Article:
Improving Madagascar's ailing health system will require determination—and data.
Chronic Illnesses and Challenges
Efforts continue to help Djooly Jeune battle Burkitt's lymphoma.
Two South Florida residents have launched a GoFundme to help a teen in Haiti with advanced Burkitt’s lymphoma. The goal of the fund is to help the teen get treatment in the U.S., or in Haiti.
How a self-testing kit for cervical cancer is changing the way Hatian-American women are getting screened.
What prevents kids in Haiti from getting the care they need?
Health organizations have been offering cervical cancer screenings to female factory workers in Haiti as a way to reduce deaths from the preventable disease.
In Haiti, where there is no radiation therapy or access to the HPV vaccine, women are dying from cervical cancer, a disease that’s both preventable and treatable.
In 2014, an Ebola outbreak ravaged three West African countries. Now many of the same communities are facing a new health struggle: mental illness.
Most of Guyana's suicides occur in rural regions, where people turn to alcohol and self-harm to cope with feelings of hopelessness and economic despair.
Cancer is becoming a leading cause of death in less economically developed countries like Haiti. One physician has spent his career learning how to combat this growing epidemic.
NBFIT3 week is a national fitness movement spearheaded by the Notah Begay III Foundation dedicated to getting Native kids active in sports such as cross country and soccer.
Native Youth fight against epidemic rates of obesity and Type 2 Diabetes, but local community organizations are aiming to help disrupt the statistics.
Cancer is a terrifying word to anyone, but for women living in developing countries, it can be truly devastating. In Haiti, women must overcome immense challenges to seek diagnosis and care.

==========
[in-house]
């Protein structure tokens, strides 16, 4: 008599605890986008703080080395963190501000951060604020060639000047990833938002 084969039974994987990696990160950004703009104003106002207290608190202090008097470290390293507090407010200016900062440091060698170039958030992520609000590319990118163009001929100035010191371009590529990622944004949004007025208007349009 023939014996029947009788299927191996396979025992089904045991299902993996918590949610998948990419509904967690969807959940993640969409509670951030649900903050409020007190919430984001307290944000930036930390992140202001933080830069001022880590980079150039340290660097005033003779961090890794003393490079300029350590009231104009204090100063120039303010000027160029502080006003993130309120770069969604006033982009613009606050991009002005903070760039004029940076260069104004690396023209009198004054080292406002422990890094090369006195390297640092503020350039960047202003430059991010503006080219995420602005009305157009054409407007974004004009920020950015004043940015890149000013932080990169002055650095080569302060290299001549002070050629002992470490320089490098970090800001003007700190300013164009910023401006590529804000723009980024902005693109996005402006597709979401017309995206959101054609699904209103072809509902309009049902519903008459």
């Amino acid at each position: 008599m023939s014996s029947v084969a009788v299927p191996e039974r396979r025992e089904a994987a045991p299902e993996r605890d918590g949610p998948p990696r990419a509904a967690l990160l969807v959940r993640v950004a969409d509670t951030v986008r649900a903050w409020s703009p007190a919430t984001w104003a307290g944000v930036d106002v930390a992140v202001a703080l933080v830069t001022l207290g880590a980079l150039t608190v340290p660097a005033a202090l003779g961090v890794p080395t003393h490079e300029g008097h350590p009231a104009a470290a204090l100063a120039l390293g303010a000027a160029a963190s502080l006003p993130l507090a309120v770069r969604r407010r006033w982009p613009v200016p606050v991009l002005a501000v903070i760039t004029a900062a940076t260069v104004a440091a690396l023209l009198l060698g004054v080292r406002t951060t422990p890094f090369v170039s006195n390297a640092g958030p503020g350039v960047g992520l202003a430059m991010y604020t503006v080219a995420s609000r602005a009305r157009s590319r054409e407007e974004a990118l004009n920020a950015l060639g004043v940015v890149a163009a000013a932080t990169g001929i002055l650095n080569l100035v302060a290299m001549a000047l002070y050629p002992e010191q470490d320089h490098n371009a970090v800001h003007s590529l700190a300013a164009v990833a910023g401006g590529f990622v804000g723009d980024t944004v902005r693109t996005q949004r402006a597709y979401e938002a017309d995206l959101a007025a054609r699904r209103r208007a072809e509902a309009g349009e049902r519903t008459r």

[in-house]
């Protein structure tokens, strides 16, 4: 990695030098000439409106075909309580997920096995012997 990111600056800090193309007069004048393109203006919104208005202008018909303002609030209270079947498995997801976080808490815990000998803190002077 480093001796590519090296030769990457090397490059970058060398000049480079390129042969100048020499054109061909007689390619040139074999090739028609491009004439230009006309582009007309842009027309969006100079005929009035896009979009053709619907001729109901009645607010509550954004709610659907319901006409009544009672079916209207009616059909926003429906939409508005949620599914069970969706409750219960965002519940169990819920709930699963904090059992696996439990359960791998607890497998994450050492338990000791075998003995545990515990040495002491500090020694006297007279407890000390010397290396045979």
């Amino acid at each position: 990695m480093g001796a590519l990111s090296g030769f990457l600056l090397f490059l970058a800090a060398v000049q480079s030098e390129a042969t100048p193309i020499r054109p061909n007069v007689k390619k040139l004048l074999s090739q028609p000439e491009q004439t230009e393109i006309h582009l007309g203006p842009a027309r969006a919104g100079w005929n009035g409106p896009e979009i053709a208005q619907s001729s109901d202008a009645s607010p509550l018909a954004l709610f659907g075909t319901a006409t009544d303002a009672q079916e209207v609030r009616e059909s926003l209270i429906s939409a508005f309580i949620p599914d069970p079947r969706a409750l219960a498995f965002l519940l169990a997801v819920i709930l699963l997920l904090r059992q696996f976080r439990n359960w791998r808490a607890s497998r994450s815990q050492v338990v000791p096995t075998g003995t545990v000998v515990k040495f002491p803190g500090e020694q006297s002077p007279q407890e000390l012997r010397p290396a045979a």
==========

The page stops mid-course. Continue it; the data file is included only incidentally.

Mental illnesses take a huge toll on people in low and middle income countries, yet they're virtually ignored by most governments and aid agencies. That's starting to change.
As the world sprints to end AIDS, adolescents and young people suffer from HIV in the shadows with girls and young women bearing the brunt in Malawi.
According to all the latest reports, South Africa is making major steps in treating and preventing HIV/AIDS. A look at how the lives of women here have changed in the past three years.
Europe's failure to provide adequate health care to tens of thousands of migrants trapped in Greece threaten the continent with a flood of new contagions
Young women are at particularly high risk for HIV in parts of sub-Saharan Africa, where about 5,000 of them acquire the disease each week. Is a drug to prevent HIV really the best solution? Amy Maxmen looks at alternative solutions in South Africa.
More than half of all HIV-positive individuals will experience an eye complication during their lifetime. One such complication is CMV retinitis, which can lead to permanent blindness.
Vaccines for rotavirus, cholera and other diseases result in relatively weak immunity among children in Asia and Africa. Can treating pervasive, chronic gut disease boost vaccine performance?
Big Data is coming to global health. But who should decide who lives and dies: Doctors on the front lines or a mathematical formula?
As Liberia grapples to care for thousands of Ebola survivors, scientists strive to understand post-Ebola syndrome.
An on-the-ground look at efforts in Africa and the United States to end the HIV/AIDS epidemic.
Poland gets 90 percent of its power and much of its heat by burning coal, one of the dirtiest of fuels. The consequences for Poles' health are severe, and one polluted city is now pushing back
Paul Nevin and Joanne Silberner explore ways that public health students can leverage news media to communicate health issues in an engaging, accessible way.
With Pulitzer Center support, Jon Cohen is coordinating a package of video, print, and online stories on ending AIDS for Science, PBS NewsHour, BuzzFeed, and UCTV.
Why don’t certain vaccines work as well in low-income countries as they do in the U.S. and other high-income countries? And how can we shrink the gap?
In his project, "The Life Equation," grantees Rob Tinworth and Miles O'Brien explore the concept of "big data" and the cost effectiveness of global health.
Beth Gardiner discusses her reporting from Poland, a country with among the worst coal-driven health problems in Europe.
Bridget Huber visited operating rooms in Uganda and Mozambique while reporting on surgery's place on the global health agenda.